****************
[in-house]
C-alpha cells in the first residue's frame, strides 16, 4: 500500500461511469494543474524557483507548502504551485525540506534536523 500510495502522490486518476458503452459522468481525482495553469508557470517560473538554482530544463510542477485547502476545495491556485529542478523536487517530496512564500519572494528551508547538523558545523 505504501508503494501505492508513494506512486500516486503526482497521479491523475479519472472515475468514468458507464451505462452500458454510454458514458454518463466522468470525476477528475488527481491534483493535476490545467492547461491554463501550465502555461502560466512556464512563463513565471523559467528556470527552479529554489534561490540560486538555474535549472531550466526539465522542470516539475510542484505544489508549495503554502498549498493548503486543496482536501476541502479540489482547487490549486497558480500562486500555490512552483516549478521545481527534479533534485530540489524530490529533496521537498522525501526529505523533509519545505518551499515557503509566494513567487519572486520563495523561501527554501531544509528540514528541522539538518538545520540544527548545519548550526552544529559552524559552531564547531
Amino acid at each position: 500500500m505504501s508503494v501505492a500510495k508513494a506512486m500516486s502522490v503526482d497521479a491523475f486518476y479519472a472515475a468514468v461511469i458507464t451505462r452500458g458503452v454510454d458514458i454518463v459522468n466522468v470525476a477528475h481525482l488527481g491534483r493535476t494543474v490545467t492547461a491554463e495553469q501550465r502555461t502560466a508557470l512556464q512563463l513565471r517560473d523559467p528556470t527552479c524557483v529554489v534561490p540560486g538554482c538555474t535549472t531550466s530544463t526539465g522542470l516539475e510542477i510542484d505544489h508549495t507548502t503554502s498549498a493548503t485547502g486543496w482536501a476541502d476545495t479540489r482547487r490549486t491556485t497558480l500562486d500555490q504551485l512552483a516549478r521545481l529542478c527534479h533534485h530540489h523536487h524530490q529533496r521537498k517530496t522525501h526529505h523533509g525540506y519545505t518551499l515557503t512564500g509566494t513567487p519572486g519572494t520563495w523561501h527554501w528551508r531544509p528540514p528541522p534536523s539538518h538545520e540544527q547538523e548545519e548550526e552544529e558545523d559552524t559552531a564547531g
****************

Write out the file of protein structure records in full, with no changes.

[in-house]
C-alpha cells in the first residue's frame, strides 16, 4: 500500500461511469494543474524557483507548502504551485525540506534536523 500510495502522490486518476458503452459522468481525482495553469508557470517560473538554482530544463510542477485547502476545495491556485529542478523536487517530496512564500519572494528551508547538523558545523 505504501508503494501505492508513494506512486500516486503526482497521479491523475479519472472515475468514468458507464451505462452500458454510454458514458454518463466522468470525476477528475488527481491534483493535476490545467492547461491554463501550465502555461502560466512556464512563463513565471523559467528556470527552479529554489534561490540560486538555474535549472531550466526539465522542470516539475510542484505544489508549495503554502498549498493548503486543496482536501476541502479540489482547487490549486497558480500562486500555490512552483516549478521545481527534479533534485530540489524530490529533496521537498522525501526529505523533509519545505518551499515557503509566494513567487519572486520563495523561501527554501531544509528540514528541522539538518538545520540544527548545519548550526552544529559552524559552531564547531
Amino acid at each position: 500500500m505504501s508503494v501505492a500510495k508513494a506512486m500516486s502522490v503526482d497521479a491523475f486518476y479519472a472515475a468514468v461511469i458507464t451505462r452500458g458503452v454510454d458514458i454518463v459522468n466522468v470525476a477528475h481525482l488527481g491534483r493535476t494543474v490545467t492547461a491554463e495553469q501550465r502555461t502560466a508557470l512556464q512563463l513565471r517560473d523559467p528556470t527552479c524557483v529554489v534561490p540560486g538554482c538555474t535549472t531550466s530544463t526539465g522542470l516539475e510542477i510542484d505544489h508549495t507548502t503554502s498549498a493548503t485547502g486543496w482536501a476541502d476545495t479540489r482547487r490549486t491556485t497558480l500562486d500555490q504551485l512552483a516549478r521545481l529542478c527534479h533534485h530540489h523536487h524530490q529533496r521537498k517530496t522525501h526529505h523533509g525540506y519545505t518551499l515557503t512564500g509566494t513567487p519572486g519572494t520563495w523561501h527554501w528551508r531544509p528540514p528541522p534536523s539538518h538545520e540544527q547538523e548545519e548550526e552544529e558545523d559552524t559552531a564547531g